Yesterday, one of my neighbors and I were gardening on Market Street. From our vantage point (towards Middle, Merrimack, and the river), it was a perfectly clear day -- a mostly blue sky, but with a few clouds as well. Seemingly out of nowhere, however, we got drenched. We looked back in the other direction, towards the Highlands, and saw that yes, there was an enormous rain cloud right above and behind us, and it was soaking us and our building.
I said, "Wow, it's a real monkey's wedding," which drew a puzzled look from him.
He hadn't heard the term before, but "monkey's wedding" is a common African expression used to describe a simultaneous occurrence of sunshine and rain. That's somewhat interesting on its own, but what's FAR more interesting is the number of cultures that use similar expressions to describe this weather phenomenon. In Gulf Arabic, it's a "rat's wedding." In Hindi (and other subcontinental tongues), it's a "jackal's wedding." In Korean, it's a "tiger's wedding." Just to make sure we're not forgetting our European brethren, the Bulgarians are known to use "bear's wedding."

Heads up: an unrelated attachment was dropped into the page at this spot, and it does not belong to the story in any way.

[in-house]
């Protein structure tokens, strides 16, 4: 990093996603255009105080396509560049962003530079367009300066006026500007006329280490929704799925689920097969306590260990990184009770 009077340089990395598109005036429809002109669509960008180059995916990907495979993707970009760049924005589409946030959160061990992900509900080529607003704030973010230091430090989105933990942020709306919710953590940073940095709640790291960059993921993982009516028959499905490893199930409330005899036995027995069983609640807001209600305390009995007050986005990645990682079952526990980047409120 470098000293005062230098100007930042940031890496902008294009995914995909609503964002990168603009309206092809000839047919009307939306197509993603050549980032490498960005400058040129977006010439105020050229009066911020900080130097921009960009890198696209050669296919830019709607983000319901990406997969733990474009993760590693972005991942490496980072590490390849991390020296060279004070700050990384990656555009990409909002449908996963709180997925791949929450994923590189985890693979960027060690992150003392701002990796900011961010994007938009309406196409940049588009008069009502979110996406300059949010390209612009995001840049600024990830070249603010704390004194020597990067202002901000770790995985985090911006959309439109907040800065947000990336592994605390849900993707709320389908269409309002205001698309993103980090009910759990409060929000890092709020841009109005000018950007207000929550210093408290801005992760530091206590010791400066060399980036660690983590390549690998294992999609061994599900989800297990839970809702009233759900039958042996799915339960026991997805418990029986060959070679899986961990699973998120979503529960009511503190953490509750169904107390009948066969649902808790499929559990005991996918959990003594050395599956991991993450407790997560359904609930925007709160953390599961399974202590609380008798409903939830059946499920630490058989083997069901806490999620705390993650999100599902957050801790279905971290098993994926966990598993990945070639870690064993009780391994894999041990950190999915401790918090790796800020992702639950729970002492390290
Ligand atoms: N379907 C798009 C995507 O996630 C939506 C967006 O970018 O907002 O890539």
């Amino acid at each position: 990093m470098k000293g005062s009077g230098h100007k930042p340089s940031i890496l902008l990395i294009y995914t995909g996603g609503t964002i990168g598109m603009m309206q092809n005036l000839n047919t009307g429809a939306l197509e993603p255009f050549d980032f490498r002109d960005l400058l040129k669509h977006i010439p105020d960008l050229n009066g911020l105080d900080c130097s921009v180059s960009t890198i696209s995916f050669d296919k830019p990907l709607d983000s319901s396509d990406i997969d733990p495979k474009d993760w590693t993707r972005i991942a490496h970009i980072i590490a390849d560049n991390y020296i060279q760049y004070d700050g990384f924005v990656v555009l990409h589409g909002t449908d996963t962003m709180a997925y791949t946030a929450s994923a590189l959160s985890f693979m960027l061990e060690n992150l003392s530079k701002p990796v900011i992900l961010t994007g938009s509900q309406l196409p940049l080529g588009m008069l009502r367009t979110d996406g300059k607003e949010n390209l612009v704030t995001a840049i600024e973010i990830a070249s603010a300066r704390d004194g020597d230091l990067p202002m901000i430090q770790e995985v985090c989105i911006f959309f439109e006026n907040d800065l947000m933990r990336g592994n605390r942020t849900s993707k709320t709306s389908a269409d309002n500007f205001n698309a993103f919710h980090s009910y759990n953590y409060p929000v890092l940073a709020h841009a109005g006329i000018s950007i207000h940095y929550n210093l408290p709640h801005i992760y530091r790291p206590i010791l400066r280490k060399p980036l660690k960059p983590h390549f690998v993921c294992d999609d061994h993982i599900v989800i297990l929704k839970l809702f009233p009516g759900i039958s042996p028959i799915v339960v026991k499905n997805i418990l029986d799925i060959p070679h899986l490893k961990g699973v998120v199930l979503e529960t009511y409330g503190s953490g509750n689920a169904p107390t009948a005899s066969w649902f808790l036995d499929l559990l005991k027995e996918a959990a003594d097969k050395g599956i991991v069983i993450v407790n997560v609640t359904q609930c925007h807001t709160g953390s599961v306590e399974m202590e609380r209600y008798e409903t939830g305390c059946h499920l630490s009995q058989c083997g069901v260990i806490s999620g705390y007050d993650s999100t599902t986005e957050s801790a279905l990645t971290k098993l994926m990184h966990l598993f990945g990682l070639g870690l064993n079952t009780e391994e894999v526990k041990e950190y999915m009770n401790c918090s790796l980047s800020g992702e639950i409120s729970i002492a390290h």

In case you think I'm making any of this up, by the way, verification is a few keystrokes away via Google or Wiki.
This is what makes these terms truly amazing -- they developed independently of one another in completely faraway lands in near-completely unrelated languages. In other words, there's something human about seeing sunshine and rain at the same time and associating it not just with some strange or unlikely occurrence, but specifically with matrimony in the animal kingdom.
You don't have to be a total word origin and linguistics dork to admit that's pretty neat.